Gap narrows between direct and broker premiums
The June floods had little effect on motor insurance premiums in the direct market during quarter three, according Experian®, the global information solutions company.
Experian’s latest Motor Insurance Benchmark has revealed that the average quote for comprehensive cover in the direct market reached £567.30 during quarter three (July, August and September), but it was only 0.8 per cent higher than the average quote in quarter two (£562.70) despite the recent floods.
The broker market, however, saw a large increase in the average premium rate compared to the previous quarter for both comprehensive and third party, fire and theft.
Insurance premiums shot up in July (comprehensive from £495 in June to £538 in July and third party, fire and theft from £570 to £632) and continued to climb for the rest of the quarter.
The average quote of £639.70 for third party, fire and theft insurance premiums in the broker market is now at its highest point for any quarter since July 2005, when Experian started collating this information.
However, the increase in broker prices follows a dip during June, when broker prices fell to their lowest point since July 2005 for both comprehensive and third party, fire and theft.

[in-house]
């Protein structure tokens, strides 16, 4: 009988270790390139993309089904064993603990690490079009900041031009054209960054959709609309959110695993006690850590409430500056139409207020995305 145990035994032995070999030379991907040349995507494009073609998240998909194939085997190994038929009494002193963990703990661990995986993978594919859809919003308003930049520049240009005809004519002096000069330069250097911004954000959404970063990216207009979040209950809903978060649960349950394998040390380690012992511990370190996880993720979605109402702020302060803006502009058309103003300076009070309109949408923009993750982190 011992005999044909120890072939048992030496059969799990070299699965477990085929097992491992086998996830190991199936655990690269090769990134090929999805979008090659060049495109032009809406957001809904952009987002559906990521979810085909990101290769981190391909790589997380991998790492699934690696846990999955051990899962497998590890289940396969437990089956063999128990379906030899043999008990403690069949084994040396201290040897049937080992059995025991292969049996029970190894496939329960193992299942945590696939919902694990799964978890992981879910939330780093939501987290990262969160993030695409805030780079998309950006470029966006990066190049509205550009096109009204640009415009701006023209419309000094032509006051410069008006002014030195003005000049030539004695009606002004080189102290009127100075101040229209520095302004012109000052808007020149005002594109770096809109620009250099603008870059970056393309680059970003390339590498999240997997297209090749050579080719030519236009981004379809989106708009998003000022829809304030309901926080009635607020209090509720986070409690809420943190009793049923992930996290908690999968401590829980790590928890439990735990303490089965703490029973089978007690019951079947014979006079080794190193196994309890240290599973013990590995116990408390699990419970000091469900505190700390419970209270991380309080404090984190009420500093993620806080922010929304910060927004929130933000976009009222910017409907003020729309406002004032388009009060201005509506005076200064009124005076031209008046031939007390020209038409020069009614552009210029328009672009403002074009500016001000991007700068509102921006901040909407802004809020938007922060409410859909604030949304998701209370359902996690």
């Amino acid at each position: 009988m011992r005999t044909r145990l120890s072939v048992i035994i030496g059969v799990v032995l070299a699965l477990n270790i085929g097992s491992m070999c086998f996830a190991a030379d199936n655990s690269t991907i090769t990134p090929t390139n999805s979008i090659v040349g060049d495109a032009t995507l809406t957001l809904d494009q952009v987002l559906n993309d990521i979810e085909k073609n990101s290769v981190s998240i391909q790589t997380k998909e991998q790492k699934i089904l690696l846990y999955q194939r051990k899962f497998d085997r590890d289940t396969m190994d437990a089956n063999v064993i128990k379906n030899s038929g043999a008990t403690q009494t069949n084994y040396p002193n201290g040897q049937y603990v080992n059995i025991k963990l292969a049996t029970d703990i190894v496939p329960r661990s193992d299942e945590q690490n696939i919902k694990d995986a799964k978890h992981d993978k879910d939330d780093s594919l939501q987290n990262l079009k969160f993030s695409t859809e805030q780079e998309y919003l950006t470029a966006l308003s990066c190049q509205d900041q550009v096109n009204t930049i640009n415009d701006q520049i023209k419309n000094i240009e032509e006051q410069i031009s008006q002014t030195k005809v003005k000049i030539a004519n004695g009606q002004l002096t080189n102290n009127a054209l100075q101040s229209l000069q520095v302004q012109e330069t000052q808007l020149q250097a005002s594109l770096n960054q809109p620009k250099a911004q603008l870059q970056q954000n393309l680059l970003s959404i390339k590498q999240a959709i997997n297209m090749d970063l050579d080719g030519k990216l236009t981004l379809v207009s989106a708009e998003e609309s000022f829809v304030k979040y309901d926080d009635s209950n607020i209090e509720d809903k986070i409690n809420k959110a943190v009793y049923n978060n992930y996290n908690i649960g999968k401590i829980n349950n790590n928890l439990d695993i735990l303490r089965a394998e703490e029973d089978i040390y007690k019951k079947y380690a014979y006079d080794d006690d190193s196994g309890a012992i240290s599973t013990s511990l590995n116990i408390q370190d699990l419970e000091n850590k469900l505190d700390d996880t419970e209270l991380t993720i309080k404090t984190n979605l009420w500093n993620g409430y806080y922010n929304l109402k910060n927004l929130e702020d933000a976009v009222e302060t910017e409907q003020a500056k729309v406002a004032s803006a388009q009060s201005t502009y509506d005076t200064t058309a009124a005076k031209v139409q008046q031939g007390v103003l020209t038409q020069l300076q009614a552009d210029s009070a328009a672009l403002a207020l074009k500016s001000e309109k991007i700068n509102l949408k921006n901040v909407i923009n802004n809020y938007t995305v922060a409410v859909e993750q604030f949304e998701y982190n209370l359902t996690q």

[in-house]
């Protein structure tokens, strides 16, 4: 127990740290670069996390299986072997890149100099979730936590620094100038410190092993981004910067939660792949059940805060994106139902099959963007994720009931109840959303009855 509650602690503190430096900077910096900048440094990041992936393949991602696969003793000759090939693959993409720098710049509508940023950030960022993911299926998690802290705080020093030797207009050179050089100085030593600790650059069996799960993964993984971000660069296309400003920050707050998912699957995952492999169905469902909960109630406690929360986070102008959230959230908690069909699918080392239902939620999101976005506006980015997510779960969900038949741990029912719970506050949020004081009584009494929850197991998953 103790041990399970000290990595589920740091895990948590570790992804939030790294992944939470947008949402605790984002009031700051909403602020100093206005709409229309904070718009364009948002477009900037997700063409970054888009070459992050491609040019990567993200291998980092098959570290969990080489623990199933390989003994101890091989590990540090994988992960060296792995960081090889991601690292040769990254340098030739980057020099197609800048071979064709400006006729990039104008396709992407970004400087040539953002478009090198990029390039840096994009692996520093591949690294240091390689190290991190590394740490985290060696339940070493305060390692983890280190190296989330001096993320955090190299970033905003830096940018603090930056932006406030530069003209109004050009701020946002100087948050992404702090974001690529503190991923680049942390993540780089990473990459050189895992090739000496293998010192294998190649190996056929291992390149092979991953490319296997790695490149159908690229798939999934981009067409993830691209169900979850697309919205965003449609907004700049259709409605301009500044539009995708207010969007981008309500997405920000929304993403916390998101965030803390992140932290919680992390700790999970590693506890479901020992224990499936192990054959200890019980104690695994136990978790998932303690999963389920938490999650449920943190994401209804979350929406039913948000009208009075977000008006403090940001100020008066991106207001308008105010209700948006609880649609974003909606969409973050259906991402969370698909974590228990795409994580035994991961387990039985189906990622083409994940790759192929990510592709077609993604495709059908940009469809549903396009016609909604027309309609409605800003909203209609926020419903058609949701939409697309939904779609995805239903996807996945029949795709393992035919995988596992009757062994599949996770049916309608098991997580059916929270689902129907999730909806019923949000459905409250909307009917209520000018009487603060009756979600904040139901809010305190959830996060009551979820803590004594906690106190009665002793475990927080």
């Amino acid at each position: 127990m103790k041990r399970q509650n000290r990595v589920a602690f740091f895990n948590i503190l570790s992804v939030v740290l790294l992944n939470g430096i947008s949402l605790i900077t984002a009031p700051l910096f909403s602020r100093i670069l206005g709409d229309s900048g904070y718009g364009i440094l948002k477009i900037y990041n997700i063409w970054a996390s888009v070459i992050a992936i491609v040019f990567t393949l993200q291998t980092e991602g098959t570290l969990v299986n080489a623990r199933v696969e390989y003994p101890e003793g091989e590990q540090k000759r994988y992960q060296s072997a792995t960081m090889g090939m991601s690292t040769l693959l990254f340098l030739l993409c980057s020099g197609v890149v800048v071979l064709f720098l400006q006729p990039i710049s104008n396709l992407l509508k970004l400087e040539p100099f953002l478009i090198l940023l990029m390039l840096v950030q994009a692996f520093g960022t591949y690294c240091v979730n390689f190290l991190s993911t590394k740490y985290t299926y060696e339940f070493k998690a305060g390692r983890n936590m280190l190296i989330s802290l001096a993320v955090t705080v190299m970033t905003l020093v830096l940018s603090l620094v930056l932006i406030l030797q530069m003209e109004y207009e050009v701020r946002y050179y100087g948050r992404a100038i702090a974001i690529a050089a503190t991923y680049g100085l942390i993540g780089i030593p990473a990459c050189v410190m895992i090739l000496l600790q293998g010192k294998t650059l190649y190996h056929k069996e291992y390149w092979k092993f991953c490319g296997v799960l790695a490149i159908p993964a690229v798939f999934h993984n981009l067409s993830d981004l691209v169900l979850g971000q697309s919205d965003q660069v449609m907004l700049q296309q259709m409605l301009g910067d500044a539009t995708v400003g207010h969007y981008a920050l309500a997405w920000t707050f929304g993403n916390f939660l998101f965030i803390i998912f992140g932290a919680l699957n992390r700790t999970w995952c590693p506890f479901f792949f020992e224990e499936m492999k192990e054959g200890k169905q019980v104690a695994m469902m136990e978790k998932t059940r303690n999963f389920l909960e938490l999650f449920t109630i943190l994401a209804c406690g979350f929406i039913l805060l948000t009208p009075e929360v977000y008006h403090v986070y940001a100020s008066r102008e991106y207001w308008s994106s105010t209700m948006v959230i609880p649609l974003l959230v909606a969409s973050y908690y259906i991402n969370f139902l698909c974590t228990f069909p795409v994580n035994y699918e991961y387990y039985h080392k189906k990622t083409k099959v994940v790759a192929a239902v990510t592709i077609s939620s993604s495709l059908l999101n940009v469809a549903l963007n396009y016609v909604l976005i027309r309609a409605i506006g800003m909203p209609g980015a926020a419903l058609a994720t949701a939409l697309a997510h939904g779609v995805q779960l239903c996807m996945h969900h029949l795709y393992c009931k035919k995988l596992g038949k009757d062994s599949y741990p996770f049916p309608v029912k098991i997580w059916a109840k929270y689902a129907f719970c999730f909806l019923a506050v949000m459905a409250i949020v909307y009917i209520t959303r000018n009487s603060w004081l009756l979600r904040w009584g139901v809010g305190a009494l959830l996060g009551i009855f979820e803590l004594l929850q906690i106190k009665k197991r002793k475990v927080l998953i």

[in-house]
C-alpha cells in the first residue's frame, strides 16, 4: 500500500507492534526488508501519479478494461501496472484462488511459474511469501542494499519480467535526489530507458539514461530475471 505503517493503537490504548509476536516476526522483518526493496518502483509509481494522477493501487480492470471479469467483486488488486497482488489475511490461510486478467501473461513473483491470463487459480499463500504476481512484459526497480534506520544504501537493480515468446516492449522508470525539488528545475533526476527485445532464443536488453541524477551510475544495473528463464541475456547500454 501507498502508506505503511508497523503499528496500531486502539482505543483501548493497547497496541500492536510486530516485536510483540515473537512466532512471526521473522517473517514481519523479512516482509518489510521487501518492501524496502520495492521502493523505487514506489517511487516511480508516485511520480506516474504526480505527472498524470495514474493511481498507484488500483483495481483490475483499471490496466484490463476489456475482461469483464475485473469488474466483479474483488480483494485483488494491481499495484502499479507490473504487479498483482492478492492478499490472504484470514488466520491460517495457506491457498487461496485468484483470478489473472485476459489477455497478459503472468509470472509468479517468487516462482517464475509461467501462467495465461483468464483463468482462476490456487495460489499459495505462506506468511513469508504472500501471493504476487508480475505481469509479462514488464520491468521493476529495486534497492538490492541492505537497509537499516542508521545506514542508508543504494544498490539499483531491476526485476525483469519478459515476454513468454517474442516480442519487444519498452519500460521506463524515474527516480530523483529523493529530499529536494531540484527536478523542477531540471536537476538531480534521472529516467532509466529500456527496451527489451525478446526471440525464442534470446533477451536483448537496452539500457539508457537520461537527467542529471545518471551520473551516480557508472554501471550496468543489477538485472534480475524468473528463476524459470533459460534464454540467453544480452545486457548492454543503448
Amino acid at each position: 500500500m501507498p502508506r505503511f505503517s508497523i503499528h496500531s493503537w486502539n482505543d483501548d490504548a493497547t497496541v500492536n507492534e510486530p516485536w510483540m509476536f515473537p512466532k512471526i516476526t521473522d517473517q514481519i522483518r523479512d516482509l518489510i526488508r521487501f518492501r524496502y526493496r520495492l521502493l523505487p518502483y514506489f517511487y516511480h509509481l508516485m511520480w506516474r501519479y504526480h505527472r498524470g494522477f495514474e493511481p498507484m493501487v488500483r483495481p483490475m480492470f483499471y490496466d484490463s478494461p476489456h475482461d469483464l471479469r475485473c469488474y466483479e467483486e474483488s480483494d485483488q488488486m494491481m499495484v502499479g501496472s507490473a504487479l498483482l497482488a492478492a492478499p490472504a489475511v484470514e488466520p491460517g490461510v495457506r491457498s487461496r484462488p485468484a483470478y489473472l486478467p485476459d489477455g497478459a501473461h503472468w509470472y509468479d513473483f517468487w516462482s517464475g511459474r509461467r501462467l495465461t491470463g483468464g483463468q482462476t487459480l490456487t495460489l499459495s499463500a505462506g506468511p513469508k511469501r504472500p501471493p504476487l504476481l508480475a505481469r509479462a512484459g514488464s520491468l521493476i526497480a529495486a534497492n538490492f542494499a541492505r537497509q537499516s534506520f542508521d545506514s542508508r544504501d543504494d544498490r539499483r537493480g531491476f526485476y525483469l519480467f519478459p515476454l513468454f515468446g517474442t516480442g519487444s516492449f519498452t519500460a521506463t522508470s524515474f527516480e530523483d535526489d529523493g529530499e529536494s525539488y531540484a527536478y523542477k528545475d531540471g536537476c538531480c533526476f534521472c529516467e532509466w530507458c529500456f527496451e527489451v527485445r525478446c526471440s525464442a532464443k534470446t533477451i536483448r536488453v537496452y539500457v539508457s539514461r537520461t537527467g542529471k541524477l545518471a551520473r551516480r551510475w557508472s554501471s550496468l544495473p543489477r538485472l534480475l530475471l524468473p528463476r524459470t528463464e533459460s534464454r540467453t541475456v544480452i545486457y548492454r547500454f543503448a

David Murby, managing director of Experian’s Insurance Service division, said: “The June dip in broker prices is probably a result of new products being brought onto the market and, therefore, being priced more competitively.
“However, the subsequent increase in broker premiums is not a result of the floods that month. The broker market tends to react slower than the direct market to events such as flooding, so the increases we are seeing now are highly likely to have been pending prior to the floods.
“For nearly two years, comprehensive motor insurance premiums in the direct market have been higher than in the broker market. However, the recent increase in broker prices means the gap between the two markets is closing and broker prices have almost reached the level they were at two years ago, before they started dropping.
“The true impact of the floods is likely to manifest itself in insurance premiums over the next few months in the direct market once claims have been settled and insurers have been able to assess the real impact. The broker market is likely to follow suit.”